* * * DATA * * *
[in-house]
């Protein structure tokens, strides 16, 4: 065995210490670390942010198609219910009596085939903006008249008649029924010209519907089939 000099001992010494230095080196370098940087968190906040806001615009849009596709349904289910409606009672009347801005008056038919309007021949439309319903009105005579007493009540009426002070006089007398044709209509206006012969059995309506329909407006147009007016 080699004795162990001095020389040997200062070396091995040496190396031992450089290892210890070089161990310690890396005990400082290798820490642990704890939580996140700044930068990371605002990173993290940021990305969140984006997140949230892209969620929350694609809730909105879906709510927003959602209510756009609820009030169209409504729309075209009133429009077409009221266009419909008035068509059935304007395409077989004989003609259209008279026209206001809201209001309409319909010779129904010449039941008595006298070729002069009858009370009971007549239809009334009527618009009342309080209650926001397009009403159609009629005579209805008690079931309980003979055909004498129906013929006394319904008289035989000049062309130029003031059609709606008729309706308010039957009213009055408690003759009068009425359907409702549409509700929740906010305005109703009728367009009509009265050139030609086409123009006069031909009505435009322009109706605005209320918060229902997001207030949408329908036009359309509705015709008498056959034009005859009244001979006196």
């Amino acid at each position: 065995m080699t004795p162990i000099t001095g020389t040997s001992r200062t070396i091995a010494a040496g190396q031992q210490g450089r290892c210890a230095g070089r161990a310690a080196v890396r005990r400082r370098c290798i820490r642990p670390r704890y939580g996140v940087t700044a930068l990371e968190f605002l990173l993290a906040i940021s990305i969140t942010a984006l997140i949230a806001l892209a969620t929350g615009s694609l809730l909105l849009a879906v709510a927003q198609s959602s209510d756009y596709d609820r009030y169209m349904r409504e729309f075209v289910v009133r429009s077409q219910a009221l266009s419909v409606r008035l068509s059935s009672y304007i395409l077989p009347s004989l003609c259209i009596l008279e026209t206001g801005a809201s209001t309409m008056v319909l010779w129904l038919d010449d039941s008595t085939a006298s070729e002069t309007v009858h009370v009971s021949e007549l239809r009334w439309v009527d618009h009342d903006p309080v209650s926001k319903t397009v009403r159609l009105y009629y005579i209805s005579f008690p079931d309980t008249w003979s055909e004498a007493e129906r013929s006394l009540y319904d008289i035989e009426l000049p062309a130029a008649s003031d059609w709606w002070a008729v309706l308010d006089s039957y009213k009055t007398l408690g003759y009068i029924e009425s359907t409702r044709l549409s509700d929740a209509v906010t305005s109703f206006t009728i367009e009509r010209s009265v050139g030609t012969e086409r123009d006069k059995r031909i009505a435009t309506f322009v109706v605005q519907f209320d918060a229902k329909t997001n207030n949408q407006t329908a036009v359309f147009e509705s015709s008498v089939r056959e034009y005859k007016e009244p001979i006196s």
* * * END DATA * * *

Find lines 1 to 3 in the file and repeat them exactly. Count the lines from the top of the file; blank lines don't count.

[in-house]
């Protein structure tokens, strides 16, 4: 065995210490670390942010198609219910009596085939903006008249008649029924010209519907089939 000099001992010494230095080196370098940087968190906040806001615009849009596709349904289910409606009672009347801005008056038919309007021949439309319903009105005579007493009540009426002070006089007398044709209509206006012969059995309506329909407006147009007016 080699004795162990001095020389040997200062070396091995040496190396031992450089290892210890070089161990310690890396005990400082290798820490642990704890939580996140700044930068990371605002990173993290940021990305969140984006997140949230892209969620929350694609809730909105879906709510927003959602209510756009609820009030169209409504729309075209009133429009077409009221266009419909008035068509059935304007395409077989004989003609259209008279026209206001809201209001309409319909010779129904010449039941008595006298070729002069009858009370009971007549239809009334009527618009009342309080209650926001397009009403159609009629005579209805008690079931309980003979055909004498129906013929006394319904008289035989000049062309130029003031059609709606008729309706308010039957009213009055408690003759009068009425359907409702549409509700929740906010305005109703009728367009009509009265050139030609086409123009006069031909009505435009322009109706605005209320918060229902997001207030949408329908036009359309509705015709008498056959034009005859009244001979006196």
């Amino acid at each position: 065995m080699t004795p162990i000099t001095g020389t040997s001992r200062t070396i091995a010494a040496g190396q031992q210490g450089r290892c210890a230095g070089r161990a310690a080196v890396r005990r400082r370098c290798i820490r642990p670390r704890y939580g996140v940087t700044a930068l990371e968190f605002l990173l993290a906040i940021s990305i969140t942010a984006l997140i949230a806001l892209a969620t929350g615009s694609l809730l909105l849009a879906v709510a927003q198609s959602s209510d756009y596709d609820r009030y169209m349904r409504e729309f075209v289910v009133r429009s077409q219910a009221l266009s419909v409606r008035l068509s059935s009672y304007i395409l077989p009347s004989l003609c259209i009596l008279e026209t206001g801005a809201s209001t309409m008056v319909l010779w129904l038919d010449d039941s008595t085939a006298s070729e002069t309007v009858h009370v009971s021949e007549l239809r009334w439309v009527d618009h009342d903006p309080v209650s926001k319903t397009v009403r159609l009105y009629y005579i209805s005579f008690p079931d309980t008249w003979s055909e004498a007493e129906r013929s006394l009540y319904d008289i035989e009426l000049p062309a130029a008649s003031d059609w709606w002070a008729v309706l308010d006089s039957y009213k009055t007398l408690g003759y009068i029924e009425s359907t409702r044709l549409s509700d929740a209509v906010t305005s109703f206006t009728i367009e009509r010209s009265v050139g030609t012969e086409r123009d006069k059995r031909i009505a435009t309506f322009v109706v605005q519907f209320d918060a229902k329909t997001n207030n949408q407006t329908a036009v359309f147009e509705s015709s008498v089939r056959e034009y005859k007016e009244p001979i006196s």